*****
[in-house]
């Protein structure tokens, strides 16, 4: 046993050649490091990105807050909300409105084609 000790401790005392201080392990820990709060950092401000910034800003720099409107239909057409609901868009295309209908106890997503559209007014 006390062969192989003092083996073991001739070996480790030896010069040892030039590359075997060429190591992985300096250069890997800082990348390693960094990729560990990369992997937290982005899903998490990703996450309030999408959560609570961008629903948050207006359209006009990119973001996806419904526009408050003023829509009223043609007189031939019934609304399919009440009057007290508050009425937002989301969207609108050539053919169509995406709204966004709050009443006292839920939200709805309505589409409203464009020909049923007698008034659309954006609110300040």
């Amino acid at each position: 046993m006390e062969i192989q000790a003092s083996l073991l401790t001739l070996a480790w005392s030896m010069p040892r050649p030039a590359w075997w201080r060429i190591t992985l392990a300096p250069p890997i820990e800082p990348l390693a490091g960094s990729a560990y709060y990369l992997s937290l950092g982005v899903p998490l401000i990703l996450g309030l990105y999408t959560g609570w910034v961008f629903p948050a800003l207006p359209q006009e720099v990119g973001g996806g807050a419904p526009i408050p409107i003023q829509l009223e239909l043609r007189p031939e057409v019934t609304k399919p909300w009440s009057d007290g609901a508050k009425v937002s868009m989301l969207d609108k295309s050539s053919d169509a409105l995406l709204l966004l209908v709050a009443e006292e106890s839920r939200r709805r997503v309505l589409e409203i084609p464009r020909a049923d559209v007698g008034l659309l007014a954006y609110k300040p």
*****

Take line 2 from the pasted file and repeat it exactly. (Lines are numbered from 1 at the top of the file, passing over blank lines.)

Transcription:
């Protein structure tokens, strides 16, 4: 046993050649490091990105807050909300409105084609 000790401790005392201080392990820990709060950092401000910034800003720099409107239909057409609901868009295309209908106890997503559209007014 006390062969192989003092083996073991001739070996480790030896010069040892030039590359075997060429190591992985300096250069890997800082990348390693960094990729560990990369992997937290982005899903998490990703996450309030999408959560609570961008629903948050207006359209006009990119973001996806419904526009408050003023829509009223043609007189031939019934609304399919009440009057007290508050009425937002989301969207609108050539053919169509995406709204966004709050009443006292839920939200709805309505589409409203464009020909049923007698008034659309954006609110300040």